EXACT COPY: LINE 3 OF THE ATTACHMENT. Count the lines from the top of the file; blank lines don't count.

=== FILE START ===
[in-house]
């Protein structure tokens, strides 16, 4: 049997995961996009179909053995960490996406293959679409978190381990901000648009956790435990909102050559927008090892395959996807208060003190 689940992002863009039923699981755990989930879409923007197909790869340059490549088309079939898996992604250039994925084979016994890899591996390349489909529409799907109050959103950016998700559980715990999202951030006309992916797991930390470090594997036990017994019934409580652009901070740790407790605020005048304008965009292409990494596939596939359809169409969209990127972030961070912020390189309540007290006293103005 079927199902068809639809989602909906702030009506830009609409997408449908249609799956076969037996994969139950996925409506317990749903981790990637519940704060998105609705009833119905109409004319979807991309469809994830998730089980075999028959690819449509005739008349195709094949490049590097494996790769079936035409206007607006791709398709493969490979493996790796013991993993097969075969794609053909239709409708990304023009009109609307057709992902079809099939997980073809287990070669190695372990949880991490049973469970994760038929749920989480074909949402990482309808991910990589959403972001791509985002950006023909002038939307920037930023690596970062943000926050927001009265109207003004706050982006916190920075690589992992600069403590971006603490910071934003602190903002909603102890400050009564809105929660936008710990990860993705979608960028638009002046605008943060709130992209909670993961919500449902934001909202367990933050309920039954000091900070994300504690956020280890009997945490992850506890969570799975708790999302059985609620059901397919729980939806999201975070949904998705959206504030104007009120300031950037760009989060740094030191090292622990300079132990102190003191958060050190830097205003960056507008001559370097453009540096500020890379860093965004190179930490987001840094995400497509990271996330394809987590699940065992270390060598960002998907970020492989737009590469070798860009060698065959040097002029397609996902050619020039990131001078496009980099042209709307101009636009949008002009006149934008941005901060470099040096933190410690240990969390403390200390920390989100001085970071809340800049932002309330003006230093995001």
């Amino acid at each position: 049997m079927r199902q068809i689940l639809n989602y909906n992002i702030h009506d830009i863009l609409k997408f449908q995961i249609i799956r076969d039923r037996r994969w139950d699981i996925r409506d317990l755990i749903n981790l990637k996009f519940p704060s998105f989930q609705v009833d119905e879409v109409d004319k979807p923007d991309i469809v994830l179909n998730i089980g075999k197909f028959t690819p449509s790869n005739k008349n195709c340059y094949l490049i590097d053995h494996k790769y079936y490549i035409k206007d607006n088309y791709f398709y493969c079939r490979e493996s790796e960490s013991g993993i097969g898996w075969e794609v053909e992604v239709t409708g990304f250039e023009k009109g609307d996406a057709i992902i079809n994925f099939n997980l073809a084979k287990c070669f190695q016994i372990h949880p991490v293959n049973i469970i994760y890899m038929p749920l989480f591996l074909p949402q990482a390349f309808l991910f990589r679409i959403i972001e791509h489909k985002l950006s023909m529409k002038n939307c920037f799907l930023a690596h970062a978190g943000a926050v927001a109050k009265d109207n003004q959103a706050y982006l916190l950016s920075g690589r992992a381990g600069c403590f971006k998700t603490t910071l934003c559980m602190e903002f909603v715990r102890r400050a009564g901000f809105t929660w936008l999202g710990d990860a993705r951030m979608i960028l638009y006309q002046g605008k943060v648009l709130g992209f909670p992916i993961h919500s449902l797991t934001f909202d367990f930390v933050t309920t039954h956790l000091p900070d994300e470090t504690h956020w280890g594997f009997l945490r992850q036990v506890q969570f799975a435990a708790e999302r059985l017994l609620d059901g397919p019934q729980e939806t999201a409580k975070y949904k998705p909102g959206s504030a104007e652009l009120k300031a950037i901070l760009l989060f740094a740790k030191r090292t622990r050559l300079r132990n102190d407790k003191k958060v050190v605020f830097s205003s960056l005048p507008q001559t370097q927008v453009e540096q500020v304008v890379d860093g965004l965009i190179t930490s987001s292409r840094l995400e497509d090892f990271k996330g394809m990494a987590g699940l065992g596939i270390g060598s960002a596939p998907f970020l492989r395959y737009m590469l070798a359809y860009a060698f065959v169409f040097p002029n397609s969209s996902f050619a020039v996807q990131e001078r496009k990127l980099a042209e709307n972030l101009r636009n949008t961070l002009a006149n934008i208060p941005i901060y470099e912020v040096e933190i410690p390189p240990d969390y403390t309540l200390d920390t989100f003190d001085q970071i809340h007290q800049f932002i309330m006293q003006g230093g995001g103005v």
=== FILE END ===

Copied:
């Amino acid at each position: 049997m079927r199902q068809i689940l639809n989602y909906n992002i702030h009506d830009i863009l609409k997408f449908q995961i249609i799956r076969d039923r037996r994969w139950d699981i996925r409506d317990l755990i749903n981790l990637k996009f519940p704060s998105f989930q609705v009833d119905e879409v109409d004319k979807p923007d991309i469809v994830l179909n998730i089980g075999k197909f028959t690819p449509s790869n005739k008349n195709c340059y094949l490049i590097d053995h494996k790769y079936y490549i035409k206007d607006n088309y791709f398709y493969c079939r490979e493996s790796e960490s013991g993993i097969g898996w075969e794609v053909e992604v239709t409708g990304f250039e023009k009109g609307d996406a057709i992902i079809n994925f099939n997980l073809a084979k287990c070669f190695q016994i372990h949880p991490v293959n049973i469970i994760y890899m038929p749920l989480f591996l074909p949402q990482a390349f309808l991910f990589r679409i959403i972001e791509h489909k985002l950006s023909m529409k002038n939307c920037f799907l930023a690596h970062a978190g943000a926050v927001a109050k009265d109207n003004q959103a706050y982006l916190l950016s920075g690589r992992a381990g600069c403590f971006k998700t603490t910071l934003c559980m602190e903002f909603v715990r102890r400050a009564g901000f809105t929660w936008l999202g710990d990860a993705r951030m979608i960028l638009y006309q002046g605008k943060v648009l709130g992209f909670p992916i993961h919500s449902l797991t934001f909202d367990f930390v933050t309920t039954h956790l000091p900070d994300e470090t504690h956020w280890g594997f009997l945490r992850q036990v506890q969570f799975a435990a708790e999302r059985l017994l609620d059901g397919p019934q729980e939806t999201a409580k975070y949904k998705p909102g959206s504030a104007e652009l009120k300031a950037i901070l760009l989060f740094a740790k030191r090292t622990r050559l300079r132990n102190d407790k003191k958060v050190v605020f830097s205003s960056l005048p507008q001559t370097q927008v453009e540096q500020v304008v890379d860093g965004l965009i190179t930490s987001s292409r840094l995400e497509d090892f990271k996330g394809m990494a987590g699940l065992g596939i270390g060598s960002a596939p998907f970020l492989r395959y737009m590469l070798a359809y860009a060698f065959v169409f040097p002029n397609s969209s996902f050619a020039v996807q990131e001078r496009k990127l980099a042209e709307n972030l101009r636009n949008t961070l002009a006149n934008i208060p941005i901060y470099e912020v040096e933190i410690p390189p240990d969390y403390t309540l200390d920390t989100f003190d001085q970071i809340h007290q800049f932002i309330m006293q003006g230093g995001g103005v």